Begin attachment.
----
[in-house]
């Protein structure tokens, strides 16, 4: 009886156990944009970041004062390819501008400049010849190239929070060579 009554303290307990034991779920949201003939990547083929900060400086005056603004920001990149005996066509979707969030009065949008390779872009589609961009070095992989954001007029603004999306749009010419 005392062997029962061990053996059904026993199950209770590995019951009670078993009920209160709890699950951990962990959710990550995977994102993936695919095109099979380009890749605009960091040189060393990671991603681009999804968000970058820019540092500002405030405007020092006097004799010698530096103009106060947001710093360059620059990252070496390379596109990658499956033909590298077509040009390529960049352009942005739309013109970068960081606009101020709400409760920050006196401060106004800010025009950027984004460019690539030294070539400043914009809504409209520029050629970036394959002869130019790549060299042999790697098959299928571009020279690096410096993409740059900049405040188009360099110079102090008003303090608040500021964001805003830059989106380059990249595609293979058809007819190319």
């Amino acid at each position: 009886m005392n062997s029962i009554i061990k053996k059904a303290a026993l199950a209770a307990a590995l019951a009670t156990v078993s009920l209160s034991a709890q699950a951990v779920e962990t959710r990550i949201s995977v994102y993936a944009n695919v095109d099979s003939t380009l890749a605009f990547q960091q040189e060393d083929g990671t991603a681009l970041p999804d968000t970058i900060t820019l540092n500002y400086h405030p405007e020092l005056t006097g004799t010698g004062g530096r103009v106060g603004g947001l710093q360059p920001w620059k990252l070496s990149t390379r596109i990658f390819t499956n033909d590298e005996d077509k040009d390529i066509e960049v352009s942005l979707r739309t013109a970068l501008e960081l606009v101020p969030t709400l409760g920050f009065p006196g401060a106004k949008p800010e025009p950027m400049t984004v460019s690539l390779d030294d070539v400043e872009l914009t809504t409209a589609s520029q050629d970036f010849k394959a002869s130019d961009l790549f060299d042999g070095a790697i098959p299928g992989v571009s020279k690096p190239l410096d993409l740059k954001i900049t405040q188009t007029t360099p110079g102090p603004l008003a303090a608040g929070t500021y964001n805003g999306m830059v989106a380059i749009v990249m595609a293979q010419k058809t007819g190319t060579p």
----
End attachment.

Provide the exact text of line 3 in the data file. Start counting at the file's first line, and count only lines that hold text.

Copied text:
């Amino acid at each position: 009886m005392n062997s029962i009554i061990k053996k059904a303290a026993l199950a209770a307990a590995l019951a009670t156990v078993s009920l209160s034991a709890q699950a951990v779920e962990t959710r990550i949201s995977v994102y993936a944009n695919v095109d099979s003939t380009l890749a605009f990547q960091q040189e060393d083929g990671t991603a681009l970041p999804d968000t970058i900060t820019l540092n500002y400086h405030p405007e020092l005056t006097g004799t010698g004062g530096r103009v106060g603004g947001l710093q360059p920001w620059k990252l070496s990149t390379r596109i990658f390819t499956n033909d590298e005996d077509k040009d390529i066509e960049v352009s942005l979707r739309t013109a970068l501008e960081l606009v101020p969030t709400l409760g920050f009065p006196g401060a106004k949008p800010e025009p950027m400049t984004v460019s690539l390779d030294d070539v400043e872009l914009t809504t409209a589609s520029q050629d970036f010849k394959a002869s130019d961009l790549f060299d042999g070095a790697i098959p299928g992989v571009s020279k690096p190239l410096d993409l740059k954001i900049t405040q188009t007029t360099p110079g102090p603004l008003a303090a608040g929070t500021y964001n805003g999306m830059v989106a380059i749009v990249m595609a293979q010419k058809t007819g190319t060579p």